pointing) edge vectors u1 , . . . , un at p. Chop off the corner to obtain a new poly
tope with the same vertices except p, and with p replaced by n new vertices:
p + εu j , j = 1, . . . , n ,
where ε is a small positive real number. Show that this new polytope is also
Delzant. The corresponding toric manifold is the ε symplectic blowup of the
original one.
b
b
@ b
b
@
@
@
3. The toric 4manifold Hn corresponding to the polygon with vertices (0, 0),
(n + 1, 0), (0, 1) and (1, 1), for n a nonnegative integer, is called a Hirzebruch
surface.
H
@ HH
@ HH
@ HH
@ H
222 29 Delzant Construction
Hint:
@
@
@
@
ωn
Let (M 2n , ω ) be a symplectic manifold. Then n! is the symplectic volume form.
Definition 30.1. The Liouville measure (or symplectic measure) of a Borel subset1
U of M is
ωn
mω (U) = .
U n!
On g∗ regarded as a vector space, say Rn , there is also the Lebesgue (or euclid
ean) measure, m0 . The relation between mDH and m0 is governed by the Radon
Nikodym derivative, denoted by dm DH
dm0 , which is a generalized function satisfying
dmDH
h dmDH = h dm0 .
g∗ g∗ dm0
1 The set B of Borel subsets is the σ ring generated by the set of compact subsets,i.e., if A, B ∈ B,
then A \ B ∈ B, and if Ai ∈ B, i = 1, 2, . . ., then ∪∞
i=1 Ai ∈ B .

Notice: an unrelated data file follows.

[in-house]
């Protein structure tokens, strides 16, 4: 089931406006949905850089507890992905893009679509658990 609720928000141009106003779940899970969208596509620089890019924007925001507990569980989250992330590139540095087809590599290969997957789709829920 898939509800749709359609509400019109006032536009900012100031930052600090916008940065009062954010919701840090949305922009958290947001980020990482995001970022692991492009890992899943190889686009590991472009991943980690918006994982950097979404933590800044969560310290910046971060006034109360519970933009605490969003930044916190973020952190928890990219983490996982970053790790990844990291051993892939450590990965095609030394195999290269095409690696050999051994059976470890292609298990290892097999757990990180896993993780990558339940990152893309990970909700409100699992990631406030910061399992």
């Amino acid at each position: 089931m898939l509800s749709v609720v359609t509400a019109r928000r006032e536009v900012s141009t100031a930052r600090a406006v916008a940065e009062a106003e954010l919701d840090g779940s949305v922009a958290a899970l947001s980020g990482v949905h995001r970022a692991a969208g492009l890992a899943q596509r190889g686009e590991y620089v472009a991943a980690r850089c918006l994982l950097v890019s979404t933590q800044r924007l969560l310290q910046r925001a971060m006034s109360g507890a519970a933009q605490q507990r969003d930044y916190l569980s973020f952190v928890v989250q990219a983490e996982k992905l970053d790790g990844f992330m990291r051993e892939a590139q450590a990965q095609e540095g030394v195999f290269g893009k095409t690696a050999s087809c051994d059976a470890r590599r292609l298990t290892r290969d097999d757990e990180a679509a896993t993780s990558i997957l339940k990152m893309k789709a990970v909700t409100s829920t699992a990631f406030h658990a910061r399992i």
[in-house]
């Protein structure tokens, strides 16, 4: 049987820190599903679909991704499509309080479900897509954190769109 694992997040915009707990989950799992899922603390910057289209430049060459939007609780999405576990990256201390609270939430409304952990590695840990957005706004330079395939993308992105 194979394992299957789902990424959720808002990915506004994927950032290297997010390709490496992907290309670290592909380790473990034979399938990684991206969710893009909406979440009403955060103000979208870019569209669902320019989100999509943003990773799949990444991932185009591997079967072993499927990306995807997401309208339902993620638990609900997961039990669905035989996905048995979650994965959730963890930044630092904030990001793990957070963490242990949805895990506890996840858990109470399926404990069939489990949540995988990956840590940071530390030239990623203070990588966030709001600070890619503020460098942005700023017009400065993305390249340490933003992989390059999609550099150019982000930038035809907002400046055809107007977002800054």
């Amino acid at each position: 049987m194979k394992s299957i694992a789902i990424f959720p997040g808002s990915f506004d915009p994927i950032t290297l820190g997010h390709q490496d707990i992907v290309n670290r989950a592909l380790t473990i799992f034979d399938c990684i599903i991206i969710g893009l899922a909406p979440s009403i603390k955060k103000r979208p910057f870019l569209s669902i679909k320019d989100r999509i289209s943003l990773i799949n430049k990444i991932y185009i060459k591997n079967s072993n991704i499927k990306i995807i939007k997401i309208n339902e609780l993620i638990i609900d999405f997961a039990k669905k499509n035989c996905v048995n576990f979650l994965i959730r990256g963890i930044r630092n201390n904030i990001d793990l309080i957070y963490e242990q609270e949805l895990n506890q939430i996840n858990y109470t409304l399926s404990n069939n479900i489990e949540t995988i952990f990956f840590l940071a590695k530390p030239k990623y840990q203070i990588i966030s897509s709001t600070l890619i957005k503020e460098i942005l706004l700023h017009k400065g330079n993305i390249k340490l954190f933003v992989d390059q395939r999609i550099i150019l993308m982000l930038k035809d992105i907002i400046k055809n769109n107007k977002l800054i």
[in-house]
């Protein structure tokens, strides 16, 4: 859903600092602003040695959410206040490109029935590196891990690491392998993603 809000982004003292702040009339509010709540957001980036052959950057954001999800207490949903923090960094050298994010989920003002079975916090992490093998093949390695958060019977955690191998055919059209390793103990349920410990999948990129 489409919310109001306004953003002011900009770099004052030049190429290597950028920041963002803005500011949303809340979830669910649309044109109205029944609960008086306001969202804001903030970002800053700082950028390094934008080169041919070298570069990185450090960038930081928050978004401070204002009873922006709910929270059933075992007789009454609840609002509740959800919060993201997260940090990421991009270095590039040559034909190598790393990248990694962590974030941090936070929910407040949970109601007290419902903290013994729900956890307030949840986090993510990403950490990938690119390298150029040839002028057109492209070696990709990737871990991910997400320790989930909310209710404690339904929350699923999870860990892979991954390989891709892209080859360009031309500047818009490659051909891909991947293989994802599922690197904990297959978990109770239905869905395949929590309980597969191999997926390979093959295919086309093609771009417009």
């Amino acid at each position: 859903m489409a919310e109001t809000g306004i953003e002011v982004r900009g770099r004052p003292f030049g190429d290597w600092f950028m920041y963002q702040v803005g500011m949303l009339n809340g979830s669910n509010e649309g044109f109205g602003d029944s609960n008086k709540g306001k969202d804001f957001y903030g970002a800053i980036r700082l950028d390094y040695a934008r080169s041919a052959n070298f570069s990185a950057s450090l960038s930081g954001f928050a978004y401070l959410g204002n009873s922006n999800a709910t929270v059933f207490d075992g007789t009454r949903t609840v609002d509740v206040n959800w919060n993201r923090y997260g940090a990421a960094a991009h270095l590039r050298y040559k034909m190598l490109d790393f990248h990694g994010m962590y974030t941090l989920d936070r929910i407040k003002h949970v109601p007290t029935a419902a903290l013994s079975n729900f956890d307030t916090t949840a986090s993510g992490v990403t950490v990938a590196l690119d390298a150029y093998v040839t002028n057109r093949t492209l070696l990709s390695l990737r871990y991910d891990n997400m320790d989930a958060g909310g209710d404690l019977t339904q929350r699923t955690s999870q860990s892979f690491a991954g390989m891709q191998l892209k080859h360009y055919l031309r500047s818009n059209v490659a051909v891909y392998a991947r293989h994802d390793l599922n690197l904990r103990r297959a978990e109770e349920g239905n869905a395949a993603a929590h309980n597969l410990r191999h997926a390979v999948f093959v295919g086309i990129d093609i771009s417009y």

223
224 30 DuistermaatHeckman Theorems
dmDH
f=
dm0
The proof of Theorem 30.3 for the case G = S1 is in Section 30.3. The proof for
the general case, which follows along similar lines, can be found in, for instance,
[54], besides the original articles.
The RadonNikodym derivative f is called the DuistermaatHeckman polyno
mial. In the case of a toric manifold, the DuistermaatHeckman polynomial is a
universal constant equal to (2π )n when ∆ is ndimensional. Thus the symplectic
volume of (M∆ , ω∆ ) is (2π )n times the euclidean volume of ∆.
Example. Consider (S2 , ω = d θ ∧ dh, S1 , µ = h). The image of µ is the interval
[−1, 1]. The Lebesgue measure of [a, b] ⊆ [−1, 1] is
m0 ([a, b]) = b − a .
Consequently, the spherical area between two horizontal circles depends only on the
vertical distance between them, a result which was known to Archimedes around
230 BC.
mDH = 2π m0 .
♦
30.2 Local Form for Reduced Spaces 225
with reduced symplectic forms ω red and ω t . What is the relation between these
reduced spaces as symplectic manifolds?
For simplicity, we will assume G to be the circle S1 . Let Z = µ −1 (0) and let i :
Z → M be the inclusion map. We fix a connection form α ∈ Ω1 (Z) for the principal
bundle
S1 ⊂  Z
π
?
Mred
that is, LX # α = 0 and ıX # α = 1, where X # is the infinitesimal generator for the S1